One summer, I knew that we would find ourselves driving to Michigan to visit family. The grand plan would be to visit all the national parks and tourist destinations along the way, making a great summer road trip. I never imagined it would be this summer and without most of the tourist stops. If you’re a follower of Water Blogged, you may remember that we (Guzzle H2O co-founder, Doogie’s family) last found ourselves trying to get home from South Africa as the world was shutting down. We made it back to Washington State and sheltered in place until the end of May. After that, with summer weather upon us, we ventured out a little, camping pretty close to home with our Jayco Hummingbird camper trailer. After the first camping trip or two, we decided that the best and safest way for us to see my family in Michigan would be to drive, towing our camper trailer so we could camp along the way.
We headed out in mid-July and drove across northern Idaho, Montana, North Dakota, Minnesota, Wisconsin, and the Upper Peninsula of Michigan before heading south towards my parent's house. We decided to push hard on the way out there and take our time on the way home. After a nice week of visiting and playing on the water in Michigan, we packed up to head back.
Filtering River Water from a Pressurized Tank
Before heading back on the road, a priority was to top off our camper trailer’s water tank. My parents live on an island where all of their water is pumped straight from the river they live on. In the house, it goes through extensive treatment, but outside, at the boathouse and in the yard, it gets pumped from the river into a pressurized holding tank. Our trailer was in the driveway next to the boathouse, so with only river water available, we hooked up the Guzzle H2O Stream. In this case, we connected their dock hose to the Stream and used the pressurized (but unfiltered and unpurified) water to fill our camper trailer. By using our Stream, we were able to filter and purify the water as it went into the trailer so our tank was full with clean water.
For the return trip, we took a slightly more southern route, picking up I90 in Chicago. We drove into South Dakota and made a stop at Mt. Rushmore early on our second day. We would have picked Badlands National Park or Devil’s Tower, but the kids asked for Mt. Rushmore, so we bypassed those and made that our only major tourist stop. Then we headed a bit more off the beaten path, finding dispersed camping along the Yellowstone River east of Bozeman, Montana.
Filtering River Water Directly from the River
After finding a spot in a big field next to the river, we immediately pulled out our Guzzle H2O Stream so we could refill our drinking water jug. The days had been hot and long so we wanted to be sure we were topped off with a fresh supply. We dropped the pre-filter into the fast-moving Yellowstone River and turned on the Stream to quickly refill the 5-gallon jug that we brought along for drinking water.
The next morning, we had our eyes on a mountain bike ride near Butte, Montana. It was a hot one and our ride was longer than we had planned so we went through a lot of drinking water again. The best part about having a Stream is that there is no worry about running out of water. That afternoon, we found a fantastic dispersed camping spot along the Big Hole River and again were able to use our Stream to refill our water bottles.
Now, you’re probably wondering about our trailer’s water tank. That was still pretty full. We try to reserve that for dishes and trailer use (ahem, toilet flushing) and not as the main source of drinking water unless we run out.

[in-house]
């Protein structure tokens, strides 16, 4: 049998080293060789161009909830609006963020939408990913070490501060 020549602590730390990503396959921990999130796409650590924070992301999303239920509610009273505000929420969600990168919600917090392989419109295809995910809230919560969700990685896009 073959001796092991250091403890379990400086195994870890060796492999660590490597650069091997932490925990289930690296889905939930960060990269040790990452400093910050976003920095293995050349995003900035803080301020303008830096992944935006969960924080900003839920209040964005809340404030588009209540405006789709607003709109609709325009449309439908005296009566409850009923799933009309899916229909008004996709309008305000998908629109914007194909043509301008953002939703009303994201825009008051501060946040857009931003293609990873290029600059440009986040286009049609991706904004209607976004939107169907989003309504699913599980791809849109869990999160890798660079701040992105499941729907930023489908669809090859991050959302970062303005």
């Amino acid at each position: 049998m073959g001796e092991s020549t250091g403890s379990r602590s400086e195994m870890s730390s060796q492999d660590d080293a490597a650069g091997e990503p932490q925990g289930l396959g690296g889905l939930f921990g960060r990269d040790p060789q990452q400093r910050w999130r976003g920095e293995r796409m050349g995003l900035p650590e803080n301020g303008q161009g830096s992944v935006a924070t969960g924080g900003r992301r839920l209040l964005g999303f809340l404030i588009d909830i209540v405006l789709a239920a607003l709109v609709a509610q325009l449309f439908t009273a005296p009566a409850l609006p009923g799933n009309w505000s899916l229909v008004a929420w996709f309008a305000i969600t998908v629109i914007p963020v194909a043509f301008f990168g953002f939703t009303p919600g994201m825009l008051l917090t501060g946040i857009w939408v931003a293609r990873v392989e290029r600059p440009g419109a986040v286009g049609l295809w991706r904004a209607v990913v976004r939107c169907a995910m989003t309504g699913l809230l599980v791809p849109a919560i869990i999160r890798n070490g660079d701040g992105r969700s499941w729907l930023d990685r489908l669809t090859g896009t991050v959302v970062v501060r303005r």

Purifying Campground Water
We were reluctant to leave our spot along the Big Hole River. It was so peaceful and secluded, but we decided to keep going and made our way towards Idaho. That night, we found a campground on the Salmon River. The kids spent most of the afternoon fishing and playing in the water. The campground had potable water so we connected the Stream to the campground’s faucet and filtered water into our bottles just to be sure the water was pure.
We spent one more night on the road in a campground on the Payette River outside of Boise. With only a half day’s drive home from there, we didn’t need to refill our water again, but it was a campground with an older hand pump water faucet. We would have been happy to have our Stream for filtering water there, as I’m sure it was a little questionable on taste and smell.
Purifying Gas Station or Rest Area Water
While we didn't have to do this on this particular trip because we ended up camping on some beautiful rivers, we typically stop at a gas station or rest area with free water and use our Guzzle H2O Stream to filter water going into our camper trailer's tank. Although it's similar to the first way we used our Stream, in the case of a gas station or rest area, we're filtering potable water to improve taste and smell while also ensuring quality.
Using the Stream to Pump and Refill Our Trailer's Tanks
Near the end of our trip, we were running low on our trailer's clean water tank. We had been carrying a spare jerry can of 5 gallons of water. Without a funnel, the easiest way to transfer the water to the trailer is to drop the intake hose on the Stream into the jerry can. And then put the outlet hose into the trailer's clean water tank receptacle. Turn on the Stream and water is quickly filtered, purified, and pumped into the trailer's tank. No need for awkward lifting and precarious funnels!
Altogether, we spent 2-½ weeks on the road. We had a week in Michigan, in a house, but otherwise, we were camping our way between Michigan and Washington State. We never bought a bottle of water, nor did we ever have any panic or worries about getting more water. The Guzzle H2O Stream completely relieved the stress and worries about getting clean and pure drinking water on the road. I couldn’t have asked for a better tool for our pandemic travels.